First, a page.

Self Esteem on a Platter
In The Color of Character, I write about the difficulties of integrating a junior high school in 1970. One of the observations of the story’s protagonist was that his black classmates were being handed a random collection of reasons as to why they “should have self esteem.” As if you can be talked into having self esteem, as opposed to developing it over years of positive enforcement from dedicated parents, teachers, and society in general when you do the right things . This “If I say it enough, it will be true,” approach failed to assist the black students in their studies or social relationships with their classmates. They were told they were fine as they were, and that the world owed them, well…the world. If anything made a black student feel less than superior, such as a math class, a history lesson seen as written with a Eurocentric viewpoint, or a political point of view, then the administration saw it as a danger that could take away a black child’s self-esteem, thereby preventing that child from advancing in life.
Eliminate Challenges That Lead to Growth
Apparently the thinking then – and now – is that rather than give the student the tools to learn, develop critical thinking skills, and the motivation to master a subject or a challenge, it is better to lower the bar, remove the threat, and hand out an award for showing up as whatever minority identity you claim. And it seems everyone is claiming some sort of minority identity exempting them from advancing and learning by the efforts of themselves, their families, and dedicated educators.
You Get Out What You Put In
What has been the result of this approach? I hold up the typical American high school graduate or drop out as an example – particularly members of minority classes. The herd mentality, lack of critical thinking skills, inability to form a cohesive paragraph or to speak proper English, solve a basic algebra problem, dress to impress, or display even the basic knowledge of how our democracy works is the result. The bar has been lowered. But thank heavens no one’s feelings have been hurt. Isn’t that great?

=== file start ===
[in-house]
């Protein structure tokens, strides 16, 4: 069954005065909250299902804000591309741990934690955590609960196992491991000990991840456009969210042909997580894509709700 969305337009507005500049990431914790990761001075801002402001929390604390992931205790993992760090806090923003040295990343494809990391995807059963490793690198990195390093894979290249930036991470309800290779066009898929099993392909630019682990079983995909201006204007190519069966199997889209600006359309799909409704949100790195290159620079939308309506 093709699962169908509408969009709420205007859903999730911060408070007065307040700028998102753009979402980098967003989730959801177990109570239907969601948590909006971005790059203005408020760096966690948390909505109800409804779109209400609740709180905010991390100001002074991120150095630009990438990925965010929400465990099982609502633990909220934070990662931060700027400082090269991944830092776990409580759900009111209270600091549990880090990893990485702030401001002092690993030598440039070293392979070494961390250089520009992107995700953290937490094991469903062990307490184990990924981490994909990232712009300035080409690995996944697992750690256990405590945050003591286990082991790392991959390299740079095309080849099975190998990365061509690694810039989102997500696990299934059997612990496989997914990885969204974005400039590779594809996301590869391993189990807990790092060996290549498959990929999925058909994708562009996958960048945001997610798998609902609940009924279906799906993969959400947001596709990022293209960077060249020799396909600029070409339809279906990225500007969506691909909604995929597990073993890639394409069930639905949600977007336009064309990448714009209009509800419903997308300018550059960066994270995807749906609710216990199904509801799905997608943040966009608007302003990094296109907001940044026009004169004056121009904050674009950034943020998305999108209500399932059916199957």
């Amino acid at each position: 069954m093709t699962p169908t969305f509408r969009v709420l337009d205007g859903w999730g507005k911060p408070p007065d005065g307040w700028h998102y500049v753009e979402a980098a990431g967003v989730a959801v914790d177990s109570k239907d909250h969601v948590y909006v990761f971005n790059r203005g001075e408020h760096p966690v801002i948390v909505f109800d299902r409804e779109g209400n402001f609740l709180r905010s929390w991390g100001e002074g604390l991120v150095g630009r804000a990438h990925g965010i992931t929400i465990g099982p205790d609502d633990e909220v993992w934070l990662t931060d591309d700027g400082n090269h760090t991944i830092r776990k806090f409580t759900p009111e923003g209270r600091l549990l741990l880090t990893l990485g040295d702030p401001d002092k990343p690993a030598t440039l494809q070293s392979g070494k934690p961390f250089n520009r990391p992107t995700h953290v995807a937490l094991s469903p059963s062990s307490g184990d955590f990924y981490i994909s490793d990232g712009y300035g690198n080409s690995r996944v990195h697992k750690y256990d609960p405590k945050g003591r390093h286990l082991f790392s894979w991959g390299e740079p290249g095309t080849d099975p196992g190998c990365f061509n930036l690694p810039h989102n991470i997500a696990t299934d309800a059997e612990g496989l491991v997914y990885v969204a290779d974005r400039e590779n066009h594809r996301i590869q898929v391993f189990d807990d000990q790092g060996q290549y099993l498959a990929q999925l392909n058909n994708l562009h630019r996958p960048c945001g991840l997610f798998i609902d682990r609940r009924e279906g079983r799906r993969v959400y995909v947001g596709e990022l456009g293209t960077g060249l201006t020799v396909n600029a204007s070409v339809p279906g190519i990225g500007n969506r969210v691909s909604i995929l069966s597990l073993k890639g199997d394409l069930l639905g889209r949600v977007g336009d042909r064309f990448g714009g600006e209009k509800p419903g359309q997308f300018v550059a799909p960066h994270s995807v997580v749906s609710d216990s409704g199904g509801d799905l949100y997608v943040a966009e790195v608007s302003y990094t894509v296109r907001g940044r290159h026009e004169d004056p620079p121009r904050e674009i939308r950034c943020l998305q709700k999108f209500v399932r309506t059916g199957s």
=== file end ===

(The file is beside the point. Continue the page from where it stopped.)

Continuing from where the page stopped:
A few years back, if someone told me I’d be quoting from a “right of center” periodical (and doing it with greater frequency), I’d have told that person they were mistaken. That is no longer the case. Read the following article from American Thinker. Read here. In my opinion, if you don’t agree with the author, than you are ignoring what we already know to be the results of this kind of attempt at boosting someone’s self-esteem. “Look here. The part of the map from which your ancestors came is now larger, so you are now more important than you were, and your self-esteem should be growing.”
Someone Gets Paid to Think About This
The person whose job it is to determine that removing these self esteem busting maps from our classrooms is fooling himself. He will have accomplished nothing. I’ve seen this before. If it isn’t maps, it’s something similar. These are red herrings. Distractions from real work. I lived it. I see the results of it every day on the streets, on job applications we receive, in the media, and any other real or virtual place. Efforts like the one belittled in the article offer no practical assistance to struggling black children, nor do they help foster serious dialogue about how to improve their condition or race relations. Good people who want to make a difference don’t want to waste time on superfluous nonsense.
If you had a crystal ball, do you think you would see a future where this revised map will eliminate racism, improve racial understanding, elevate a child’s self esteem, or give him the skills and knowledge he or she needs to better his or herself? Perhaps that is the next item on this person’s list of dangers to eliminate.